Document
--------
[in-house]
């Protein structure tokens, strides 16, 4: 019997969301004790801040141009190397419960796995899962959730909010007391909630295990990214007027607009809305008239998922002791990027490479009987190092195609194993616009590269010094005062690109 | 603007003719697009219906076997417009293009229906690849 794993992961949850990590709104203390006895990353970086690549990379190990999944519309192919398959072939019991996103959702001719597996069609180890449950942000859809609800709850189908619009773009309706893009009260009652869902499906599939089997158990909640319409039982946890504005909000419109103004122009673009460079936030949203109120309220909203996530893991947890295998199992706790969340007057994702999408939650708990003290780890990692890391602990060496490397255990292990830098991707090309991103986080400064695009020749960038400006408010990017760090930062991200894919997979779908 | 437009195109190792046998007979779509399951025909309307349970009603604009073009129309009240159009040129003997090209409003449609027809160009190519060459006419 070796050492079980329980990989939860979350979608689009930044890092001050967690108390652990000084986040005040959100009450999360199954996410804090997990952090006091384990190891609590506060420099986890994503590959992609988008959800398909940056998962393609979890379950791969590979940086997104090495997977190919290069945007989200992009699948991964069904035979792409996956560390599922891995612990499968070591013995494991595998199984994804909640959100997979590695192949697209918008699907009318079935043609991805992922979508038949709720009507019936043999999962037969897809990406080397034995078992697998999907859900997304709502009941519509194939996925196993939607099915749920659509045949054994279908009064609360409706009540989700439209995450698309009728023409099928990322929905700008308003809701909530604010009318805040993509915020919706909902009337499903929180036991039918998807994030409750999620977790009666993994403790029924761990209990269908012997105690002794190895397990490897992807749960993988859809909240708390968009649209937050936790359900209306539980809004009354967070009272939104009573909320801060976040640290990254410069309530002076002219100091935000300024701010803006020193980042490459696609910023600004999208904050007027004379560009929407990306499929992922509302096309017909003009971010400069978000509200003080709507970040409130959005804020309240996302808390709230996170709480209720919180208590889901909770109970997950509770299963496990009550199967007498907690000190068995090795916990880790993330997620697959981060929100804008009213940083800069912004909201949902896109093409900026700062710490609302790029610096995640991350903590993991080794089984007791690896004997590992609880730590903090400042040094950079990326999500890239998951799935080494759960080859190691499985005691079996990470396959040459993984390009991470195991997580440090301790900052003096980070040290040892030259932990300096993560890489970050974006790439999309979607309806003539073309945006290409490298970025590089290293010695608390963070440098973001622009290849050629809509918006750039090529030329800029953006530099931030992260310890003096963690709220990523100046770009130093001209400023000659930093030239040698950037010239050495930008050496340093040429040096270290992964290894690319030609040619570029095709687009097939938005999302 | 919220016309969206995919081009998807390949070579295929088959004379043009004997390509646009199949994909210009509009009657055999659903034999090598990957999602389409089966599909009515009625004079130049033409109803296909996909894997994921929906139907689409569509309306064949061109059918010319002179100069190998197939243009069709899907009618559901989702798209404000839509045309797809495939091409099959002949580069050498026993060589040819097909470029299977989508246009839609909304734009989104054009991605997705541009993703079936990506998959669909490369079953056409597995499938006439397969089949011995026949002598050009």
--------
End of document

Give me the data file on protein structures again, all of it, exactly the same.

[in-house]
């Protein structure tokens, strides 16, 4: 019997969301004790801040141009190397419960796995899962959730909010007391909630295990990214007027607009809305008239998922002791990027490479009987190092195609194993616009590269010094005062690109 | 603007003719697009219906076997417009293009229906690849 794993992961949850990590709104203390006895990353970086690549990379190990999944519309192919398959072939019991996103959702001719597996069609180890449950942000859809609800709850189908619009773009309706893009009260009652869902499906599939089997158990909640319409039982946890504005909000419109103004122009673009460079936030949203109120309220909203996530893991947890295998199992706790969340007057994702999408939650708990003290780890990692890391602990060496490397255990292990830098991707090309991103986080400064695009020749960038400006408010990017760090930062991200894919997979779908 | 437009195109190792046998007979779509399951025909309307349970009603604009073009129309009240159009040129003997090209409003449609027809160009190519060459006419 070796050492079980329980990989939860979350979608689009930044890092001050967690108390652990000084986040005040959100009450999360199954996410804090997990952090006091384990190891609590506060420099986890994503590959992609988008959800398909940056998962393609979890379950791969590979940086997104090495997977190919290069945007989200992009699948991964069904035979792409996956560390599922891995612990499968070591013995494991595998199984994804909640959100997979590695192949697209918008699907009318079935043609991805992922979508038949709720009507019936043999999962037969897809990406080397034995078992697998999907859900997304709502009941519509194939996925196993939607099915749920659509045949054994279908009064609360409706009540989700439209995450698309009728023409099928990322929905700008308003809701909530604010009318805040993509915020919706909902009337499903929180036991039918998807994030409750999620977790009666993994403790029924761990209990269908012997105690002794190895397990490897992807749960993988859809909240708390968009649209937050936790359900209306539980809004009354967070009272939104009573909320801060976040640290990254410069309530002076002219100091935000300024701010803006020193980042490459696609910023600004999208904050007027004379560009929407990306499929992922509302096309017909003009971010400069978000509200003080709507970040409130959005804020309240996302808390709230996170709480209720919180208590889901909770109970997950509770299963496990009550199967007498907690000190068995090795916990880790993330997620697959981060929100804008009213940083800069912004909201949902896109093409900026700062710490609302790029610096995640991350903590993991080794089984007791690896004997590992609880730590903090400042040094950079990326999500890239998951799935080494759960080859190691499985005691079996990470396959040459993984390009991470195991997580440090301790900052003096980070040290040892030259932990300096993560890489970050974006790439999309979607309806003539073309945006290409490298970025590089290293010695608390963070440098973001622009290849050629809509918006750039090529030329800029953006530099931030992260310890003096963690709220990523100046770009130093001209400023000659930093030239040698950037010239050495930008050496340093040429040096270290992964290894690319030609040619570029095709687009097939938005999302 | 919220016309969206995919081009998807390949070579295929088959004379043009004997390509646009199949994909210009509009009657055999659903034999090598990957999602389409089966599909009515009625004079130049033409109803296909996909894997994921929906139907689409569509309306064949061109059918010319002179100069190998197939243009069709899907009618559901989702798209404000839509045309797809495939091409099959002949580069050498026993060589040819097909470029299977989508246009839609909304734009989104054009991605997705541009993703079936990506998959669909490369079953056409597995499938006439397969089949011995026949002598050009």